Some of you are gonna think 30 Seconds to Mars when you see that song title. Sorry to disappoint you; it isn’t a cover of that high-energy rocker. It’s just about the opposite, being a laid-back mid-tempo song whose basic strum pattern can seem rather pedestrian at first, in light of what we know this band to be capable of. As with some of Steven’s more understated solo numbers, this one puts more focus on the lyrics, reveling in a series of contradiction, seeming to find life on the brink of losing it: “Closer to the edge I found/I was standing in the second round/I was laughing but I didn’t make a sound/Now I’m flying with my feet on the ground.” Again, I’m glad it was saved for the full band, as Johnny and the other guy add a lot to it with their harmonizing at the end of the chorus. Teddy Pagano’s drum fills also add a bit of dramatic flair. This one might be more of a base hit than a home run, but I still enjoy it.
6. Orchestrated Love Song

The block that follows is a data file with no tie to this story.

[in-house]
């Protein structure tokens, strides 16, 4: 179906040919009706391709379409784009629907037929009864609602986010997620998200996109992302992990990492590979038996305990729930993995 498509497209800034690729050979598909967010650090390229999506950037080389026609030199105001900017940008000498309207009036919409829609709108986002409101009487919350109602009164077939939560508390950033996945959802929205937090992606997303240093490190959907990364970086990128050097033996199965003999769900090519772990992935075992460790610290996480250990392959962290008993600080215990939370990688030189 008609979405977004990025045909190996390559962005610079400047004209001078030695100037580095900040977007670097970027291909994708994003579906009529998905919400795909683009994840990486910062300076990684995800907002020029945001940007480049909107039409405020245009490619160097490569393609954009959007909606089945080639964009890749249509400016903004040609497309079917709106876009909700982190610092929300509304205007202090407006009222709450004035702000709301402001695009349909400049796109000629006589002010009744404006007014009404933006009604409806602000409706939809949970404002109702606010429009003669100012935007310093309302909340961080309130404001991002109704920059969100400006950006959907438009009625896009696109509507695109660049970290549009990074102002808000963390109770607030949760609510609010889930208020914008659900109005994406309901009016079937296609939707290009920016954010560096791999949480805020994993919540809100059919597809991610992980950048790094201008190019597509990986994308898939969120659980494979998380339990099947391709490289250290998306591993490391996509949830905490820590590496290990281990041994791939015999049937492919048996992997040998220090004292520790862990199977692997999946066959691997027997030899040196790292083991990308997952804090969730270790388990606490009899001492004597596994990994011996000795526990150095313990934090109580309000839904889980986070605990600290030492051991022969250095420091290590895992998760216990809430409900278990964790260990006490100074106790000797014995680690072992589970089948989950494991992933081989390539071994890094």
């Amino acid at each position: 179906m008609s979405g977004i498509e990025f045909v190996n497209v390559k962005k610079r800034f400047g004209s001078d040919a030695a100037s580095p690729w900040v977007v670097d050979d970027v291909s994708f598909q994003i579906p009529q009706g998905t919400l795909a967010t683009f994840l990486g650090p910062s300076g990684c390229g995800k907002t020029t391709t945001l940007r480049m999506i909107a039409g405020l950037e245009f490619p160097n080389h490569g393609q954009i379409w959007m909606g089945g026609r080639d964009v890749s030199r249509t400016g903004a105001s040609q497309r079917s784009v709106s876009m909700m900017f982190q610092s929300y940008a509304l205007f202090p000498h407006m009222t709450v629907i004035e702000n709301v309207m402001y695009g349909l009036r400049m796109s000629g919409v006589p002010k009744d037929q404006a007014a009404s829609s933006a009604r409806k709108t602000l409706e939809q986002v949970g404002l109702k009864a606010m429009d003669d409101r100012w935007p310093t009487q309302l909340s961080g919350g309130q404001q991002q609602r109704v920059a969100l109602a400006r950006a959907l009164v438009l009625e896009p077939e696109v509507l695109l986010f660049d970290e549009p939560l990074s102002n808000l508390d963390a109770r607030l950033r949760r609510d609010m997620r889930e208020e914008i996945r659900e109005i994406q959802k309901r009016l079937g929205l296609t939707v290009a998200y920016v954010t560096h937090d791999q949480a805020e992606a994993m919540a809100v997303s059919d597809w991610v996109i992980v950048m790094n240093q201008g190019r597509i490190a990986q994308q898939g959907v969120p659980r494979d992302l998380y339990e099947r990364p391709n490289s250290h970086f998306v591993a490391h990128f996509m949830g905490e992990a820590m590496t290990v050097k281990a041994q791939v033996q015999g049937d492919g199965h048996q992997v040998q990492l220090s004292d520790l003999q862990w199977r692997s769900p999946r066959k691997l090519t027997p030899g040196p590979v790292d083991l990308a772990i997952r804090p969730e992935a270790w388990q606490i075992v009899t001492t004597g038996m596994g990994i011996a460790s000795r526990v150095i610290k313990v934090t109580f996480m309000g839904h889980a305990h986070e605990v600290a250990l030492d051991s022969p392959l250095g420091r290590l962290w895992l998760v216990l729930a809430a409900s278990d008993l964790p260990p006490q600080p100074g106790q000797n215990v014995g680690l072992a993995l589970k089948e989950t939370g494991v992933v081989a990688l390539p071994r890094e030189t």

Now this is about as far from pedestrian as it gets. Remember how I said the rhythms in a few of those earlier songs could be confusing? Well, at least those rhythms were consistent. This one is sheer madness, building its beat from the 9/8 and 7/8 constructs heard elsewhere, but switching back and forth between them (and also between loud and soft) at odd intervals that are seemingly known only to the people playing them. It’s a wonder that Teddy Pagano can keep up with this madness, and even more so that Johnny can figure out how to fit a lightning-fast solo into this framework (albeit one that doesn’t last as long as I wish it did). The song feels like a madman’s rant, but unlike the darkness of previous rants such as “Divorce” or “Scenes”, it’s really just a guy rambling on rather optimistically about how the ocean brings people together and so “I want to live on a boat and sail away with my children”. If you can memorize the cadence of how those words are sung, it might be your only hope of singing along to any part of this song, given how they’re seemingly trying to trip you up on purpose. (Imagine this track as karaoke. Yikes!) Just because I can’t quite follow it doesn’t mean I don’t love every second of it, though – it’s the kind of thing that will leave your jaw on the floor if you ever get to see them pull it off in person.